Chinese Communist leader Mao Zedong declared the creation of the People's Republic of China (PRC). The announcement ended the costly fullscale civil war between the Chinese Communist Party (CCP) and the Nationalist Party, or Kuomintang (KMT), which broke out immediately following World War II and had been preceded by on and off conflict between the two sides since the 1920's. The creation of the PRC also completed the long process of governmental upheaval in China begun by the Chinese Revolution
  • Consequences of China 1949

    Consequences of China 1949
    The outbreak of the Korean War, which pitted the PRC and the United States on opposite sides of an international conflict, ended any opportunity for accommodation between the PRC and the United States. Truman's desire to prevent the Korean conflict from spreading south led to the U.S. policy of protecting the Chiang Kai-shek government on Taiwan.For more than twenty years after the Chinese revolution of 1949, there were few contacts, limited trade and no diplomatic ties between the two countries
  • The Korean War

    The Korean War
    The Communist north invaded the South Korean area. The UN asked the U.S. and token forces from other countries to help the South Koreans. The U.N. forces pushed the Communists out of South Korea and far to the north. Communist China invaded and attacked the U.N. forces who were tired of war after WWII. The U.S. was also tired of war and did not give it their best.
  • The Korean War Consequences

    The Korean War Consequences
    The Korean War gave rise to the idea that the two superpowers, United States and Soviet Union, could fight a "limited war" in a third country.It was one of the most destructive wars and brought economic and social damage to Korea. However, the War was able to boost the economy of both Japan and the US. The War also legitimized the United Nations and led to further expansion of military power. The Korean War also showed the growing anti-communist feeling across the US.
  • The Rosenberg Case

    The Rosenberg Case
    The Federal Bureau of Investigation arrested Julius Rosenberg an electrical engineer who had worked for the U.S. army signal corps, and his wife Ethel were indicted for conspiracy to transmit classified military information to the Soviet Union. In the trial that followed the government charged that in 1944 and 1945 the Rosenbergs had persuaded Ethel's brother and Harry gold with top-secret data on nuclear weapons. Both Julius and Ethel Rosenberg were found guilty and received the death sentence.
  • The Rosenberg Case Consequences

    The Rosenberg Case Consequences
    The Rosenbergs were the first US citizens to prosecuted for espionage. Their trial lead to a great deal of controversy. The trial caused uneasieness in the american people. Now united states citizens believed communism to be spreading into their own country which in turn caused them to support the governments efforts in the cold war.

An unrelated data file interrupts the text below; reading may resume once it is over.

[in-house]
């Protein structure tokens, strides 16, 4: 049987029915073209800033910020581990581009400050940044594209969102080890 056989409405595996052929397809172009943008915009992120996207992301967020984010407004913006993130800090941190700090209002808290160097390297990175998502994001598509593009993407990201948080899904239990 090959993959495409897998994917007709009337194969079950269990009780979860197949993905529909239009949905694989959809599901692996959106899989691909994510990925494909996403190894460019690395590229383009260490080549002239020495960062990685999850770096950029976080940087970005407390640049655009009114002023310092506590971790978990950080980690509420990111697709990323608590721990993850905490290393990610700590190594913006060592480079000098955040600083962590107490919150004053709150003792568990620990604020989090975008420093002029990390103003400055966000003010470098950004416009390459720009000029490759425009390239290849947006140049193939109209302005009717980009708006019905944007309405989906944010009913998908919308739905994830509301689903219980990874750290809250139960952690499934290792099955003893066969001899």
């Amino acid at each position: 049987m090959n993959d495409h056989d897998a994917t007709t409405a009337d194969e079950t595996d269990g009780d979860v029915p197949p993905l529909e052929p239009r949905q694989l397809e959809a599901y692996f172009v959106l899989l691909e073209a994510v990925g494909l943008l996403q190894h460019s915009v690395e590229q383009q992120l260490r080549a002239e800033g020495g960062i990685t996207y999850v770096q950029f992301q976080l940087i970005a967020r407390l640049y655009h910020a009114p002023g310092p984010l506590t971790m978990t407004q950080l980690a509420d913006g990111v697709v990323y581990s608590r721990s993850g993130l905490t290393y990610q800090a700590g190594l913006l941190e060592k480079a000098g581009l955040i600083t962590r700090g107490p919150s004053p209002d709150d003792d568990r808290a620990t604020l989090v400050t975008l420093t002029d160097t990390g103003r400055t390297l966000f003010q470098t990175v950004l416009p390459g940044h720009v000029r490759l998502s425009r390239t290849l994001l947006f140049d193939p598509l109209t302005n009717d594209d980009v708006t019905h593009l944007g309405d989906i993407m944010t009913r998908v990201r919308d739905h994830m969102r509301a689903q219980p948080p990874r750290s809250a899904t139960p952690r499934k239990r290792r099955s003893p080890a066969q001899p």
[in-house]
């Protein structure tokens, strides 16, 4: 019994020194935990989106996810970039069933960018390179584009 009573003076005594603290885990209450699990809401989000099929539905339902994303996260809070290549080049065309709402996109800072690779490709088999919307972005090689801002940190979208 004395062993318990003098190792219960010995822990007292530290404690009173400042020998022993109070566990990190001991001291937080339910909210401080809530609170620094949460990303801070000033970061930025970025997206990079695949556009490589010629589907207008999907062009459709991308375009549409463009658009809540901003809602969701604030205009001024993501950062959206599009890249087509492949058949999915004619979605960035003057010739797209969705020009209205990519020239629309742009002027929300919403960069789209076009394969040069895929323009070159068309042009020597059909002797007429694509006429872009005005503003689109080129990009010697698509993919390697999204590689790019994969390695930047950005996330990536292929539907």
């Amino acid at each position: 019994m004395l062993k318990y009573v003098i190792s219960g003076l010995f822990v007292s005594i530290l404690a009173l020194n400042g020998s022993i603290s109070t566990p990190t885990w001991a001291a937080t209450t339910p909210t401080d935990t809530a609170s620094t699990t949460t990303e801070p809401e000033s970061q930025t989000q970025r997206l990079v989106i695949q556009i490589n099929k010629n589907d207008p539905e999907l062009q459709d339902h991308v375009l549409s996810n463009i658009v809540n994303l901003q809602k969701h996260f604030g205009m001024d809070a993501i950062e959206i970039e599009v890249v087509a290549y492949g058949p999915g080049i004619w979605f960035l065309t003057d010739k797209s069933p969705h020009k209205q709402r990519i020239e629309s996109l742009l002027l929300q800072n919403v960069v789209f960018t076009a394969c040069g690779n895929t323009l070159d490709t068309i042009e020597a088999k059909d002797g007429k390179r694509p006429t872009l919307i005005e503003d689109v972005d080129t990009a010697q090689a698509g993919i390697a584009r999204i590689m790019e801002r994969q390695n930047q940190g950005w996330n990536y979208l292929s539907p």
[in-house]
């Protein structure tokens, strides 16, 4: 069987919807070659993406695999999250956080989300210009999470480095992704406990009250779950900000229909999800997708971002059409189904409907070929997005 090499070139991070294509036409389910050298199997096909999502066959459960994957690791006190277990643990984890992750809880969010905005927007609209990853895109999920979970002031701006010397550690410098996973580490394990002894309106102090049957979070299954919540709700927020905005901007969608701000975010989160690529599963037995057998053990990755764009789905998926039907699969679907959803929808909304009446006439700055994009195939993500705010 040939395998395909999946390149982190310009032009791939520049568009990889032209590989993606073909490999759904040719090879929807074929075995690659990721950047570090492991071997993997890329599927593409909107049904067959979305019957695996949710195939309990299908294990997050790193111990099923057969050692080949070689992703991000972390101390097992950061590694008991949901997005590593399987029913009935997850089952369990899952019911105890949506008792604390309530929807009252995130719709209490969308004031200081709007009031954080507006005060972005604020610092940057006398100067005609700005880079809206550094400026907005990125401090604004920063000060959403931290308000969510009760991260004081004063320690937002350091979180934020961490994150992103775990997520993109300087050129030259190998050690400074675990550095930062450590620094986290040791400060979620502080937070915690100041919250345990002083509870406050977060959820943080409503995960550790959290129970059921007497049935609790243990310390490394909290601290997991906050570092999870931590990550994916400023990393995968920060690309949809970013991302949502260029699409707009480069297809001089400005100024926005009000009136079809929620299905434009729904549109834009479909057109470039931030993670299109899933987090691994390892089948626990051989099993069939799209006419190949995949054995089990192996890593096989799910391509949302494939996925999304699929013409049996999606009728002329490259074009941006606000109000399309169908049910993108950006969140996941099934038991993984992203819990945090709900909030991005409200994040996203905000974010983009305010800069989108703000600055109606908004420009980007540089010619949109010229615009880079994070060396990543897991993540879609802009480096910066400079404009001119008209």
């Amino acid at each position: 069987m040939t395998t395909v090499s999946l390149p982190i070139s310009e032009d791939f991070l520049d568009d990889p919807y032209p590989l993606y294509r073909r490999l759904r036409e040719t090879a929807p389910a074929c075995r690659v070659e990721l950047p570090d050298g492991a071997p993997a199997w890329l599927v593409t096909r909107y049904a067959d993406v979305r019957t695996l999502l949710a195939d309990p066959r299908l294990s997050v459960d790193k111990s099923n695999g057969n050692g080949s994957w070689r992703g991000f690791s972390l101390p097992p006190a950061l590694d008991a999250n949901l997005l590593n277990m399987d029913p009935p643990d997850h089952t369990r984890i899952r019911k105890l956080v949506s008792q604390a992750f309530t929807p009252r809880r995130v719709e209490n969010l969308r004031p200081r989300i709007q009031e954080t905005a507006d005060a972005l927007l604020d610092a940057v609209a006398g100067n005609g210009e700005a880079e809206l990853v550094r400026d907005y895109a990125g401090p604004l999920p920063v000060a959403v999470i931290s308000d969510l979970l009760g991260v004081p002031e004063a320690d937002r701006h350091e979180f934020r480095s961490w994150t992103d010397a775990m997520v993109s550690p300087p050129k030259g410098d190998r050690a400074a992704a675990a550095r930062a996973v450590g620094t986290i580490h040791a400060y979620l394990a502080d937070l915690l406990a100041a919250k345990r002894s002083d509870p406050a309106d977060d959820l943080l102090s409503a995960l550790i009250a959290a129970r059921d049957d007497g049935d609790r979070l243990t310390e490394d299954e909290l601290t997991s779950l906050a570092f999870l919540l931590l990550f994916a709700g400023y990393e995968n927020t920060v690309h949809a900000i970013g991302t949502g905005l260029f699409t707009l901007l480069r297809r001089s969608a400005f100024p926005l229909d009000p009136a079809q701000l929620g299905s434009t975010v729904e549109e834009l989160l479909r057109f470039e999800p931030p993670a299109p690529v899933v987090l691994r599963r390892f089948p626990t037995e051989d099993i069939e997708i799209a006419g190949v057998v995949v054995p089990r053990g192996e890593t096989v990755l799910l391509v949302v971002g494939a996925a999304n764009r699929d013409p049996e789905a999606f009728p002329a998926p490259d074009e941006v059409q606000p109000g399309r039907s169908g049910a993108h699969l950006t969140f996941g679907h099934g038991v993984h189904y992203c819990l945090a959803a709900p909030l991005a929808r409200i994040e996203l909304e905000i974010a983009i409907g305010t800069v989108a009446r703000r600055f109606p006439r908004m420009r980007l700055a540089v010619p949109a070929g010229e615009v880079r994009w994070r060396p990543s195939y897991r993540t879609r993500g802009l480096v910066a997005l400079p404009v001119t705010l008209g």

• Stalin dies- The end of the Korean War

    Stalin dies- The end of the Korean War
    Soviet leader Joseph Stalin dies of a stroke.. On July 27, an armistice is signed ending the Korean War. The border between North and South roughly the same as it had been in 1950. The willingness of China and North Korea to end the fighting was in part attributed to Stalin's death.
  • Death of Stalin Consequences

    Death of Stalin Consequences
    With no clear successor evi­dent, the Council of Ministers and the Presidium of the Supreme Soviet pub­licly declared a form of collective leadership. But this merely masked the beginnings of a bitter power struggle. Stalin's old position was deemed unnecessary because soviets no longer wanted one person to be in control.
  • Massive Retaliation

    Massive Retaliation
    The doctrine of massive retaliation was based on the West's increasing fear at the perceived imbalance of power in conventional forces, a corresponding inability to defend itself or prevail in conventional conflicts. By relying on a large nuclear arsenal for deterrence, President Eisenhower believed that conventional forces could be reduced while still maintaining military prestige and power and the capability to defend the western bloc.
  • Massive Retaliation Consequences

    Massive Retaliation Consequences
    Aside from raising tensions in an already strained relationship with the Soviet bloc, massive retaliation had few practical effects. The threat is hard to make credible, and is inflexible in response to foreign policy issues. Everyday challenges of foreign policy could not be dealt with using a massive nuclear strike. In fact, the Soviet Union took many minor military actions that would have necessitated the use of nuclear weapons under a strict reading of the massive retaliation doctrine.
  • The Hydrogen bomb

    The Hydrogen bomb